Handling the range of work they do requires dependable equipment. The newest septic truck is a 2006 Freightliner M2 with a Lely Manufacturing 2,000-gallon steel tank and Masport pump. Other trucks include a 1993 Ford carrying a Lely 2,300-gallon steel tank and National Vacuum Equipment 367 Challenger pump and a 1987 International with a 2,000-gallon steel tank and a Masport pump.

A 2007 Chevrolet Express van serves as the rooter and camera truck. It holds three Spartan rooter machines — the 100, 300 and 1065 models. Plus it has a RIDGID K40 sink machine and a RIDGID SeeSnake camera and locater.
For digging jobs, New Life II has a 2008 Kubota KX 91-3 compact track excavator and a 2000 Case 1840 skid-steer loader hauled on a 1971 Birmingham Triaxle tilt-bed trailer. Tim and his son-in-law, Myles Arce, install five to 15 systems a month.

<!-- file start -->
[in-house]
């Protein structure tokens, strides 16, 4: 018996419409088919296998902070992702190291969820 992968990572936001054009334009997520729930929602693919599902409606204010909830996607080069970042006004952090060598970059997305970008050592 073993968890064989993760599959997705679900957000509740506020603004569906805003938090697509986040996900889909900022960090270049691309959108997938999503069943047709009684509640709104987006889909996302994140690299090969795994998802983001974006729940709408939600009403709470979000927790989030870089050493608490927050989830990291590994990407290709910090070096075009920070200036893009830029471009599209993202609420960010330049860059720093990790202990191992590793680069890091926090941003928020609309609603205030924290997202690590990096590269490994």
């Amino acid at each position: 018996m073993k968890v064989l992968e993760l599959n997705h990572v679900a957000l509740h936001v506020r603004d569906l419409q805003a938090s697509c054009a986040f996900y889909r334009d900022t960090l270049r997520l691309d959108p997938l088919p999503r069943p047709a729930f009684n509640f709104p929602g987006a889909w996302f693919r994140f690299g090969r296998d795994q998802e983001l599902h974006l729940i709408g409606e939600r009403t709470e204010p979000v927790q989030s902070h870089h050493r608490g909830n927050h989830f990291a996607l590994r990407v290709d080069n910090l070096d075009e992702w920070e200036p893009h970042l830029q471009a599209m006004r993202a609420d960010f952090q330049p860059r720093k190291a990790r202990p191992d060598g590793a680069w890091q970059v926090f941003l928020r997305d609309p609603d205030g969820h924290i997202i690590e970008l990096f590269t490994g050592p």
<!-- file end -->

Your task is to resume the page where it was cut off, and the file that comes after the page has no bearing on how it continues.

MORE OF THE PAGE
The Lawsons most recent upgrade was for the portable restroom side of the business. They added a 2016 Dodge Ram with a Progress 300-gallon waste/150-gallon freshwater steel tank with a Masport pump and Pentair Hypro water pump. Other trucks are a 2006 Ford F-550 with a Progress 500-gallon waste/300-gallon freshwater aluminum tank, Masport pump and LEESON Electric water pump; and a 1995 Isuzu with a Lely 500-gallon waste/300-gallon freshwater steel tank and Masport pump. Though North Carolina doesn’t have a lot of cold weather, there are times when freezing can be an issue. Drivers place Kat’s Handi-Heat magnetic heaters on the shut-off valve so they can open and close them to pump waste when temperatures drop.